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Yevgeniy Fiks. Pas de Trois

Curated by Corina L. Apostol

The exhibition combines three projects by Yevgeniy Fiks that question commonly accepted historical narratives of Soviet history and dispute or disrupt the post-1991 liberal status quo. Fiks’ projects about Soviet-era Russian gay argot/defense language, the representation of African and African American people in Soviet art, and the story Soviet Union’s Jewish Autonomous Region create a version of history that resists the oversimplification of the Soviet experience and the Soviet subject. The exhibition questions the assumptions about the totality and universality of the Soviet experience and proposes a notion of progressive revisionism as a way to address contemporary issues such as selective memory and nationalism of exclusion, without resorting to uncritical restorative nostalgia on the Left.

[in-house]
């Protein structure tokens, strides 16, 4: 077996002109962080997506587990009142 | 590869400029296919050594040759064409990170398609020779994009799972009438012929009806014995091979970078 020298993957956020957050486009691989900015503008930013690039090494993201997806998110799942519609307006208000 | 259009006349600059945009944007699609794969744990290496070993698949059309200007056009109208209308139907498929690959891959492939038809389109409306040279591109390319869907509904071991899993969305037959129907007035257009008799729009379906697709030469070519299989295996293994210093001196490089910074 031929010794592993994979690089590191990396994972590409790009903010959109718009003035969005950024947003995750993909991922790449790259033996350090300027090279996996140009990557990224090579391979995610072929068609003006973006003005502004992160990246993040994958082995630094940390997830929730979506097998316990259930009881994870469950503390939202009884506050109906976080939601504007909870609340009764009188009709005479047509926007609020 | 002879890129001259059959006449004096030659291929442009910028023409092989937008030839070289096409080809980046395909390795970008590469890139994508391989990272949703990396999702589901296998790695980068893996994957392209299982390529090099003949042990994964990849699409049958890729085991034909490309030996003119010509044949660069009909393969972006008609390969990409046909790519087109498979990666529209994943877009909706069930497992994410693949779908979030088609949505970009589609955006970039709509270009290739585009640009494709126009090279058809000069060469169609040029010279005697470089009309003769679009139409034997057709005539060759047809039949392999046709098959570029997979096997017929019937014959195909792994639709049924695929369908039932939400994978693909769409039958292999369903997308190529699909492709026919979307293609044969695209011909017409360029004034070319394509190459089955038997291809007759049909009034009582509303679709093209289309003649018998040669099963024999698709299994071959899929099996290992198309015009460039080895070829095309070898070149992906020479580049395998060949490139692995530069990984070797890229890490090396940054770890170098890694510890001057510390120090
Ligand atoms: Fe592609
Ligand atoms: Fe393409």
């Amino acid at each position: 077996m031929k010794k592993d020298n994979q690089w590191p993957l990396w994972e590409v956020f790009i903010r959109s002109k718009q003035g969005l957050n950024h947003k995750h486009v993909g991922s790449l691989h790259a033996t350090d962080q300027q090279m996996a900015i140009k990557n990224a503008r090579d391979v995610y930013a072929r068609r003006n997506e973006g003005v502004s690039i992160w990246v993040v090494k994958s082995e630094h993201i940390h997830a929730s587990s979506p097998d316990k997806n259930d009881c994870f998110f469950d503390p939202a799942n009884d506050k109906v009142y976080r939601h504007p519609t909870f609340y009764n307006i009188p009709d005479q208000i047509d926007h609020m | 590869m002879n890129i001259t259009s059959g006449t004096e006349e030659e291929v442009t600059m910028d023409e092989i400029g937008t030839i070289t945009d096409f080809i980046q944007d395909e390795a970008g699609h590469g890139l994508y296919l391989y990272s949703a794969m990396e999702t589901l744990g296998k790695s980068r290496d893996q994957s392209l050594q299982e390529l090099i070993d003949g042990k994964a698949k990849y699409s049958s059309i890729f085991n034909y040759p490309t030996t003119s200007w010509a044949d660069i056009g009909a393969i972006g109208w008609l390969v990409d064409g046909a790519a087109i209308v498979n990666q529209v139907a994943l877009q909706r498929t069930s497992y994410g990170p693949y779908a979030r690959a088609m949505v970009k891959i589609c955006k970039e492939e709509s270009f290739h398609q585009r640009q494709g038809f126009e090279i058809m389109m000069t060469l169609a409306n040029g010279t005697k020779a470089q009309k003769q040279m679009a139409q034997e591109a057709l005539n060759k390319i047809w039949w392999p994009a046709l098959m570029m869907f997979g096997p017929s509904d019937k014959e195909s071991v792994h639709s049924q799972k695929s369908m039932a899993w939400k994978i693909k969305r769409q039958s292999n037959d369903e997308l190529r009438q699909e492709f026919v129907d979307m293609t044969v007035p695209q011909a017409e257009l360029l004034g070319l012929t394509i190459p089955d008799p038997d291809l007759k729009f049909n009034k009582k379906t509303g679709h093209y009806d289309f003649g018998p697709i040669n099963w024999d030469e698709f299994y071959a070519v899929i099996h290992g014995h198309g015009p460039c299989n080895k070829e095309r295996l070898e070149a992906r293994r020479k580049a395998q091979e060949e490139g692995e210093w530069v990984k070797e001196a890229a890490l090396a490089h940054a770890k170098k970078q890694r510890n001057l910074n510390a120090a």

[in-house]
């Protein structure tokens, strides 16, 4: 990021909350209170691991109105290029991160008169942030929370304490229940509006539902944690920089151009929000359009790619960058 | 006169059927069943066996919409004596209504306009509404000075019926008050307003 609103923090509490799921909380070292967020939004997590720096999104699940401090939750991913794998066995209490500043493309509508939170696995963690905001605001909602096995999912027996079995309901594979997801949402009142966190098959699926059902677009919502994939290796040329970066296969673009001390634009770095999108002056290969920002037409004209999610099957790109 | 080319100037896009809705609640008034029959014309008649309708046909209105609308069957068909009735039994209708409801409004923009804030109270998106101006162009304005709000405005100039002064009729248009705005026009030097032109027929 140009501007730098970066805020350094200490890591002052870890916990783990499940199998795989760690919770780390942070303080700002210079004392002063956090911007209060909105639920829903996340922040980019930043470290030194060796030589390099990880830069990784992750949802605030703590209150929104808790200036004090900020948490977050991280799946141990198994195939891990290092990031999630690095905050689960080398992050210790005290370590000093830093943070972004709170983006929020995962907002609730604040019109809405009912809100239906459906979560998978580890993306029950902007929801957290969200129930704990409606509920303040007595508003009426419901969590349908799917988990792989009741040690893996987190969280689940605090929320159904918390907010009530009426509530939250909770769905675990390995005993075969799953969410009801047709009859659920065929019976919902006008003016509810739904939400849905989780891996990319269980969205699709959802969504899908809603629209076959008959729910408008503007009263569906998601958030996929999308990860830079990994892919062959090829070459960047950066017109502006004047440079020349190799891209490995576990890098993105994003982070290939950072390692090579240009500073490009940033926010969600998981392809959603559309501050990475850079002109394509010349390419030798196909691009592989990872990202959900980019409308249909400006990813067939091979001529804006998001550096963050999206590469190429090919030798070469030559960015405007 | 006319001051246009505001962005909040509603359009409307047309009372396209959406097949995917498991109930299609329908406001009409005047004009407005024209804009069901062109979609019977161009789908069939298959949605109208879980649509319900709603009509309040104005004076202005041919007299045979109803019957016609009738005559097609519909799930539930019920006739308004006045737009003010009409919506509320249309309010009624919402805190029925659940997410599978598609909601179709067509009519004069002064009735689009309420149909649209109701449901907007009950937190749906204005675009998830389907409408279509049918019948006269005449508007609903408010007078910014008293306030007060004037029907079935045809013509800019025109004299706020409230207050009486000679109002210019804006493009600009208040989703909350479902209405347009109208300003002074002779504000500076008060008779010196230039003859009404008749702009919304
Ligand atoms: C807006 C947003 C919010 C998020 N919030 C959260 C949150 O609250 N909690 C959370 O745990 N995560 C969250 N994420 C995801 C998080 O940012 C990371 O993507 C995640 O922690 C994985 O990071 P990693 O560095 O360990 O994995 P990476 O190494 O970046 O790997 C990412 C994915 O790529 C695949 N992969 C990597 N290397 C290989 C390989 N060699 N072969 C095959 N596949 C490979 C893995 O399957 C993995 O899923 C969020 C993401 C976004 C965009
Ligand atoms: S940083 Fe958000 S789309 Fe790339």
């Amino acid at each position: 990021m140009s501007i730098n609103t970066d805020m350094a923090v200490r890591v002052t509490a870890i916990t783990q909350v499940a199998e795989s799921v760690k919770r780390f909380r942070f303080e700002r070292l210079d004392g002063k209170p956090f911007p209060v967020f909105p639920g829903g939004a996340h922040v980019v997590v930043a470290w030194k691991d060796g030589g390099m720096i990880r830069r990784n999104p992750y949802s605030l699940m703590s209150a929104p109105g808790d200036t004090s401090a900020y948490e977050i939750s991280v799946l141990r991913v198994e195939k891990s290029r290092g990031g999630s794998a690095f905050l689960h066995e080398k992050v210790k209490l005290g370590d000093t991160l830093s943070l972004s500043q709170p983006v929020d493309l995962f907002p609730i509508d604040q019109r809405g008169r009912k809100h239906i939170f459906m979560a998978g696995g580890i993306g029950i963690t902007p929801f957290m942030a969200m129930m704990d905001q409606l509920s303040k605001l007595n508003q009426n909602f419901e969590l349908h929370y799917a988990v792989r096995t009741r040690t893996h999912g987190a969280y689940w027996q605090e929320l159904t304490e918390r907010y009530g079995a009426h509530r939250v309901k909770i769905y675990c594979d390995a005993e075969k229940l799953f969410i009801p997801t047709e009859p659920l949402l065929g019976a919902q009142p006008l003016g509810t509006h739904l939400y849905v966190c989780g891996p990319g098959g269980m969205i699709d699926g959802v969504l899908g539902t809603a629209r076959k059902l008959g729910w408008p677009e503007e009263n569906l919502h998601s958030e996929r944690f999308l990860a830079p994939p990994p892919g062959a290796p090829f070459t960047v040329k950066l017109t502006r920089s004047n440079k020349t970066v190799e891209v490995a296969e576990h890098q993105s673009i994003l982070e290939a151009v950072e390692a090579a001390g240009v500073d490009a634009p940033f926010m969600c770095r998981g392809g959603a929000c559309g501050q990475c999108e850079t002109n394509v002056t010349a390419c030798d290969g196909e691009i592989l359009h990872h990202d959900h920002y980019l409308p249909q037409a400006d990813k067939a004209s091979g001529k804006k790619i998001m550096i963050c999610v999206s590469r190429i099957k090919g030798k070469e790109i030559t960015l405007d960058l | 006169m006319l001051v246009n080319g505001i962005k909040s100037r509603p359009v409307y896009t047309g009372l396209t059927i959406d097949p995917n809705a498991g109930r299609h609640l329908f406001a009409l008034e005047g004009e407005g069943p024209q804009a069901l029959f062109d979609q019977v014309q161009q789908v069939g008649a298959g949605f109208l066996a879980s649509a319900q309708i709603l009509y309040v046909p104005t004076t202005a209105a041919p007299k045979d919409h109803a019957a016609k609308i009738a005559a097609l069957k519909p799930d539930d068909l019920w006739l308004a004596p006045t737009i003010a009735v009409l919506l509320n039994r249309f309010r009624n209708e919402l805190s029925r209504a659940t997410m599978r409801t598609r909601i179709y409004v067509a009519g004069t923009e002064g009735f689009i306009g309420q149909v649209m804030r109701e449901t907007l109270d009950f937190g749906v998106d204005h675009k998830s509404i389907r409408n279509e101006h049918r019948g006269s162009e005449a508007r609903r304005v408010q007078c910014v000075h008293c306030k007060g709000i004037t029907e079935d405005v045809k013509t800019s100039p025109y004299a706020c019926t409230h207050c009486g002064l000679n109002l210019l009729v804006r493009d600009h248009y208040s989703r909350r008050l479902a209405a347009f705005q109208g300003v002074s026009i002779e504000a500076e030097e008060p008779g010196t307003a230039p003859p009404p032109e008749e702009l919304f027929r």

Yevgeniy Fiks is an artist born in Moscow in 1972, who has been living and working in New York since 1994. Fiks has produced many projects on the subject of the Post-Soviet dialogue in the West, among them: ‘Lenin for Your Library?’ in which he mailed V.I. Lenin’s text ‘Imperialism: The Highest Stage of Capitalism’ to one hundred global corporations as a donation to their corporate libraries; ‘Communist Party USA’, a series of portraits of current members of Communist Party USA, painted from life in the Party’s national headquarters in New York City; and ‘Communist Guide to New York City’, a series of photographs of buildings and public places in New York City that are connected to the history of the American Communist movement. Fiks’ work has been shown in the United States at Winkleman and Postmasters galleries, Mass MoCA, and the Philadelphia Museum of Art; in Moscow at the Moscow Museum of Modern Art and Marat Guelman Gallery; as well as at Sala de Arte Público Siqueiros in Mexico City, and the Museu Colecção Berardo in Lisbon. His work has been included in the Biennale of Sydney (2008), Moscow Biennale of Contemporary Art (2011), and Thessaloniki Biennale of Contemporary Art (2015).